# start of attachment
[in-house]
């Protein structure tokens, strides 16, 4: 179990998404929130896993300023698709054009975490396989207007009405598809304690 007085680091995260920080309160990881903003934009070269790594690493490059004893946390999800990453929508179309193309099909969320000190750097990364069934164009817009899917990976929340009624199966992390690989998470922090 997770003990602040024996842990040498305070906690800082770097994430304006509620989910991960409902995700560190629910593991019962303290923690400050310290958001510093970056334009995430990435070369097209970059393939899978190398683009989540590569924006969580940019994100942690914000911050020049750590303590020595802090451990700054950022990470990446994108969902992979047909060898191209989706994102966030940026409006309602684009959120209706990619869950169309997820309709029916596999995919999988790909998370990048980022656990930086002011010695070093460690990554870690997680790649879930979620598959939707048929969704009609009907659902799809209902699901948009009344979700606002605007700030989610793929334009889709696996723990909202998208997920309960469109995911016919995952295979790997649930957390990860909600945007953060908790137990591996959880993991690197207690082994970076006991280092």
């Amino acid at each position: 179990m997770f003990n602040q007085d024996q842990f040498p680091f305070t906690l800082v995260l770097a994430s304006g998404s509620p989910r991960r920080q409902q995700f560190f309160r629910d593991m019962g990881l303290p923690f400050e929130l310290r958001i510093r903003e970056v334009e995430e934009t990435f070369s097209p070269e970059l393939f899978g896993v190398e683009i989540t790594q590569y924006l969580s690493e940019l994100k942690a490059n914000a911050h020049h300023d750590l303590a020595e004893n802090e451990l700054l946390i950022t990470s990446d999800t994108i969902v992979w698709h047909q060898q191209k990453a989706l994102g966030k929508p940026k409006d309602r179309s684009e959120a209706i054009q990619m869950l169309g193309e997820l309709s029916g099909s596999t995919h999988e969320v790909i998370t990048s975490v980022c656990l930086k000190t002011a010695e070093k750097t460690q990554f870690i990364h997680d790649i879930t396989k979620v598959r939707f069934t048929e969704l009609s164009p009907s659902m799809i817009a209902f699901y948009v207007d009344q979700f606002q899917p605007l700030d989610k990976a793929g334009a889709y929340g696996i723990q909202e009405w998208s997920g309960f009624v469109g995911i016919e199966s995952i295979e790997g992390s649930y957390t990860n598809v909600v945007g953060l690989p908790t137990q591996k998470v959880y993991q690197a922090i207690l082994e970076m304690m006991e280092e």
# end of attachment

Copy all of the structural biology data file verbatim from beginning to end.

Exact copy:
[in-house]
């Protein structure tokens, strides 16, 4: 179990998404929130896993300023698709054009975490396989207007009405598809304690 007085680091995260920080309160990881903003934009070269790594690493490059004893946390999800990453929508179309193309099909969320000190750097990364069934164009817009899917990976929340009624199966992390690989998470922090 997770003990602040024996842990040498305070906690800082770097994430304006509620989910991960409902995700560190629910593991019962303290923690400050310290958001510093970056334009995430990435070369097209970059393939899978190398683009989540590569924006969580940019994100942690914000911050020049750590303590020595802090451990700054950022990470990446994108969902992979047909060898191209989706994102966030940026409006309602684009959120209706990619869950169309997820309709029916596999995919999988790909998370990048980022656990930086002011010695070093460690990554870690997680790649879930979620598959939707048929969704009609009907659902799809209902699901948009009344979700606002605007700030989610793929334009889709696996723990909202998208997920309960469109995911016919995952295979790997649930957390990860909600945007953060908790137990591996959880993991690197207690082994970076006991280092």
């Amino acid at each position: 179990m997770f003990n602040q007085d024996q842990f040498p680091f305070t906690l800082v995260l770097a994430s304006g998404s509620p989910r991960r920080q409902q995700f560190f309160r629910d593991m019962g990881l303290p923690f400050e929130l310290r958001i510093r903003e970056v334009e995430e934009t990435f070369s097209p070269e970059l393939f899978g896993v190398e683009i989540t790594q590569y924006l969580s690493e940019l994100k942690a490059n914000a911050h020049h300023d750590l303590a020595e004893n802090e451990l700054l946390i950022t990470s990446d999800t994108i969902v992979w698709h047909q060898q191209k990453a989706l994102g966030k929508p940026k409006d309602r179309s684009e959120a209706i054009q990619m869950l169309g193309e997820l309709s029916g099909s596999t995919h999988e969320v790909i998370t990048s975490v980022c656990l930086k000190t002011a010695e070093k750097t460690q990554f870690i990364h997680d790649i879930t396989k979620v598959r939707f069934t048929e969704l009609s164009p009907s659902m799809i817009a209902f699901y948009v207007d009344q979700f606002q899917p605007l700030d989610k990976a793929g334009a889709y929340g696996i723990q909202e009405w998208s997920g309960f009624v469109g995911i016919e199966s995952i295979e790997g992390s649930y957390t990860n598809v909600v945007g953060l690989p908790t137990q591996k998470v959880y993991q690197a922090i207690l082994e970076m304690m006991e280092e």